No one focused on finding the best solution for the customer in terms of features, prices, integration, etc. The company wasn’t thinking in terms of journey mapping the entire customer experience.
Rather than solely rely on obvious touchpoints, brands need to journey map customer engagement and identify every single touchpoint. That process reveals whether the touchpoints actually add up to a positive experience or whether they’re just a lot of pleasant interactions that at best waste a customer’s time and at worst drive them away.
Brands can use this understanding to address customer journey mapping from the consumer standpoint, leading them to products and services they may really appreciate.
How and where to begin touchpoint mapping
Companies might create a customer journey map that begins with:
- Asking an existing customer to sign up for a sales sheet or newsletter
- Reaching out to an existing customer and offering them a discount program on a subscription model or after a certain number of purchases
- Offering a customer a discount to provide customer feedback or take a survey about other products and services you offer that they may be interested in
This could include offering recipes that can be made with the cooking implement you just sold the customer or providing a summer travel plan for a mobile service customer.
Let’s tie it all together and look at a customer journey map for an online skincare subscription service, with Shawna representing a customer persona.
Using digital touchpoints to improve the customer journey
Every use of your app or interaction with your website is a digital touchpoint. It’s crucial that these touchpoints be intuitive and attractive. But digital touchpoints offer much more opportunity than that single interaction. Digital transformation empowers you to convert your “family sedan” customer experience into a Ferrari.
With the right customer touchpoints and a robust system of data collection and sharing, you can use touchpoints to paint a complete picture of the customer. One main goal of digital transformation is that you can collect so much data on the customer and their interactions that you can understand them deeply and anticipate their needs. Returning to the dating analogy again—if you’re not getting to know someone better each time you go out with them, they probably won’t feel very invested in the relationship, either.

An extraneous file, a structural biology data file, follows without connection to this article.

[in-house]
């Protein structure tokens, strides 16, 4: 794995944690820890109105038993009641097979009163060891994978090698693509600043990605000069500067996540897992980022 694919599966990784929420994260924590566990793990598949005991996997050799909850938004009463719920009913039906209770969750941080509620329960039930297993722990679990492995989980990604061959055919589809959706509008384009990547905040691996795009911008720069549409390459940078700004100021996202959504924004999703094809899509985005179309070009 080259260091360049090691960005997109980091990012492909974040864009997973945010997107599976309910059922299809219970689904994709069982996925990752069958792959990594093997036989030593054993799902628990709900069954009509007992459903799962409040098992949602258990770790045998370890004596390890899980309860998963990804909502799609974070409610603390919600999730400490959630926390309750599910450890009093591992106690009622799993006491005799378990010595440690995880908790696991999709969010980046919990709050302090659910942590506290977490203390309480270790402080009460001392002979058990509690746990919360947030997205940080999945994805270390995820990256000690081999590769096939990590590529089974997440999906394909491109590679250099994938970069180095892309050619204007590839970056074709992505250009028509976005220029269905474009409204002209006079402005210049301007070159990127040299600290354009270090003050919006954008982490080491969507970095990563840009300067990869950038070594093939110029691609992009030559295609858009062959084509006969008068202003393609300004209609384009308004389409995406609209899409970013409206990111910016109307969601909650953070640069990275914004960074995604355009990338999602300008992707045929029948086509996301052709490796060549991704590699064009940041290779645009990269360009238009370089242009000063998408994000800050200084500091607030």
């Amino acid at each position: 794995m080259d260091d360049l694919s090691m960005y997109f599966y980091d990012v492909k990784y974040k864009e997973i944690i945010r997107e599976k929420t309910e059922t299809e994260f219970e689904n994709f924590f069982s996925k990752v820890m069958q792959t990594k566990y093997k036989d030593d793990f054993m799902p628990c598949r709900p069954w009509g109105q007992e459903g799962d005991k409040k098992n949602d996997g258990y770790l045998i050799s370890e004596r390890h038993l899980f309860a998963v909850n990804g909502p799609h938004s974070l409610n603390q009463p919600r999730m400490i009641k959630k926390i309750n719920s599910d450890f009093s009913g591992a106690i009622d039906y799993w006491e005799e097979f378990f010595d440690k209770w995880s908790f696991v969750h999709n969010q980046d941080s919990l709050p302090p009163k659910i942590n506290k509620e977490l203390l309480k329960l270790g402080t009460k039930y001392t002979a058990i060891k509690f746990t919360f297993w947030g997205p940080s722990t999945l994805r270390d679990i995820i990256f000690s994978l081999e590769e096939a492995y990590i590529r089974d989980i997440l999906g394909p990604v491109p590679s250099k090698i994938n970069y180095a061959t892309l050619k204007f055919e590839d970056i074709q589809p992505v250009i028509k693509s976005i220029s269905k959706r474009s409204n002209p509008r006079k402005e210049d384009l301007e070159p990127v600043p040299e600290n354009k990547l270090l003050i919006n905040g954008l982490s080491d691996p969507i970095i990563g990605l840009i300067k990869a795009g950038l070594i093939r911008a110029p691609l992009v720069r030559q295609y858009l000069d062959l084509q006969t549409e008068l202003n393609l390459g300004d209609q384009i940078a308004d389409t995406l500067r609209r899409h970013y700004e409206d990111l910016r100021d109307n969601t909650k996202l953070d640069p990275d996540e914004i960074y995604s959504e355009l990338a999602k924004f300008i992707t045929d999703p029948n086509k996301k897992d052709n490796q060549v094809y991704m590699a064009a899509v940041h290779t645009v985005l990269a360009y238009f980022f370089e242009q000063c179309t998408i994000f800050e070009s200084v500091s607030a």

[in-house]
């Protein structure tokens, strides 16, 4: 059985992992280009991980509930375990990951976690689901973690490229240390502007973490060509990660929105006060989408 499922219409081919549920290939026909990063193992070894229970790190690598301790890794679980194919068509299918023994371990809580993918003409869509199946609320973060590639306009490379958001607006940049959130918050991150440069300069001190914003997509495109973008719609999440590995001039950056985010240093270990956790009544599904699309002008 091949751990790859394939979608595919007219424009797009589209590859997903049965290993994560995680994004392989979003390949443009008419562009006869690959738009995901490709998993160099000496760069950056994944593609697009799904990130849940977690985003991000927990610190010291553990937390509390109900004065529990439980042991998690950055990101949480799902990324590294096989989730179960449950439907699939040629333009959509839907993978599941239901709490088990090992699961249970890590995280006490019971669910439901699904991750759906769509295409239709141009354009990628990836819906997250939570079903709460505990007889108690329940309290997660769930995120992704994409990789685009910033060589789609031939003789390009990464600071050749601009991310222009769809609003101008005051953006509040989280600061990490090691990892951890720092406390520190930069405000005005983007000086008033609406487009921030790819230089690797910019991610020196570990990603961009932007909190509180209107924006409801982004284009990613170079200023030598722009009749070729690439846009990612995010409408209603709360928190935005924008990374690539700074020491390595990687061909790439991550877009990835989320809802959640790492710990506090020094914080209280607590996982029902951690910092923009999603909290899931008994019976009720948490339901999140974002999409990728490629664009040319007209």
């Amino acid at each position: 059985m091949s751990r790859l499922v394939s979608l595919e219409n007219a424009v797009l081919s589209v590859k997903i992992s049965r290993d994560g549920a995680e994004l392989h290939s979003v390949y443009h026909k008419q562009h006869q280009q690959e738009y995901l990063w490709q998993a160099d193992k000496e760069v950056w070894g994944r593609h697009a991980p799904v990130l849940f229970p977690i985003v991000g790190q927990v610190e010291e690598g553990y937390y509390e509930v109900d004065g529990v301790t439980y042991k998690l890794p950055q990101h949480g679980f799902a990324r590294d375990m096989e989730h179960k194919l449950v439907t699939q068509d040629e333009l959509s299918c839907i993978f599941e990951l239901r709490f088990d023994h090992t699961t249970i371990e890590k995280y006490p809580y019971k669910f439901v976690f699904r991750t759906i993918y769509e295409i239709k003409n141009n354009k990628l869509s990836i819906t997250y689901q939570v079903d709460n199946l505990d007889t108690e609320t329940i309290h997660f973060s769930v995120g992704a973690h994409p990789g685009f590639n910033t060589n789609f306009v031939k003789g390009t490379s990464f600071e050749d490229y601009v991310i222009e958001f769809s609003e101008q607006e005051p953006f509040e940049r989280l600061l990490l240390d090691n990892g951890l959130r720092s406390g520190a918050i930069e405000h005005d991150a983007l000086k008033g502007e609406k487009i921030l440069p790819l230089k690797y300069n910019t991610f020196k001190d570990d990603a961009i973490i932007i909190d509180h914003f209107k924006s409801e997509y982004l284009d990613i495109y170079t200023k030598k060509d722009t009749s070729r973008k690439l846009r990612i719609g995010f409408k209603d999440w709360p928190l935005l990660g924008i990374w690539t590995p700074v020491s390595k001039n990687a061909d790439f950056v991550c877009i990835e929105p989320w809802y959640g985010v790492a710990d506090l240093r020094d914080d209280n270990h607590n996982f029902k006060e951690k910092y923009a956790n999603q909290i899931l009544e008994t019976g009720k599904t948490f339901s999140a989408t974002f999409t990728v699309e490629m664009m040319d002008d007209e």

You can use touchpoints to paint a complete picture of the customer.
If the business is a bank, for example, and the customer goes online to transfer funds but then checks out the mortgage calculator or auto loan rates, that data should be used to create a customer journey with touchpoints around mortgages or car loans. It’s not necessarily doing a hard sell, but it could be sending them an email about auto loans, a link to an article about how to get the best price on a new car at a dealership, or something similar.
You do want to stay top of mind through these touchpoints, but you don’t want to bother the customer or convey desperation. The point is to show you’re there for them.
One great way to offer enough touchpoints—but not too many—is to allow the customer to fill out a brief customer satisfaction survey asking what kinds of contact methods and offers they’re interested in. Letting people opt out of spam is not only legally required, but it also shows the customer respect and lets them be in control of their own experience. You can offer this survey when you send an email to thank them for their first purchase and ask them for customer feedback, letting them know the relationship is in their hands.
By taking a thoughtful and clear-eyed approach to identifying and curating each customer journey touchpoint, your brand will make meaningful connections with each prospective buyer, which will lead to what all businesses want: customer loyalty.